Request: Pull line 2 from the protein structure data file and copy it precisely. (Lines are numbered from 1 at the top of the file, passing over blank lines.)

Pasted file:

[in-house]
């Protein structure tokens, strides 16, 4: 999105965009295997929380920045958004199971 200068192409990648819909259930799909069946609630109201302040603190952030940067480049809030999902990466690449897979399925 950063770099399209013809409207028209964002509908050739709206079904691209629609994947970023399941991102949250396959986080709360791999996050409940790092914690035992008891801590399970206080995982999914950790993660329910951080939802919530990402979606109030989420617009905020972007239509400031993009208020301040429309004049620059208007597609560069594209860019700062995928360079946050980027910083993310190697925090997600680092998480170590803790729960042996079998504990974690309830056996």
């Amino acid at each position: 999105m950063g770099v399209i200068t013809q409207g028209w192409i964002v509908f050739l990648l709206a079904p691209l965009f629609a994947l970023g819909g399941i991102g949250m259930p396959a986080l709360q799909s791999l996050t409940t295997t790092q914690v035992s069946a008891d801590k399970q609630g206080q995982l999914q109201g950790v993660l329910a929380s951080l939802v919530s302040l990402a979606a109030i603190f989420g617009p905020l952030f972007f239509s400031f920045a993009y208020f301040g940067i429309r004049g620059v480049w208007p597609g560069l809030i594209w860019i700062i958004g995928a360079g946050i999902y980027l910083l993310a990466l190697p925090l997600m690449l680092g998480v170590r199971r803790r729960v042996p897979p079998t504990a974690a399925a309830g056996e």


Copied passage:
């Protein structure tokens, strides 16, 4: 999105965009295997929380920045958004199971 200068192409990648819909259930799909069946609630109201302040603190952030940067480049809030999902990466690449897979399925 950063770099399209013809409207028209964002509908050739709206079904691209629609994947970023399941991102949250396959986080709360791999996050409940790092914690035992008891801590399970206080995982999914950790993660329910951080939802919530990402979606109030989420617009905020972007239509400031993009208020301040429309004049620059208007597609560069594209860019700062995928360079946050980027910083993310190697925090997600680092998480170590803790729960042996079998504990974690309830056996």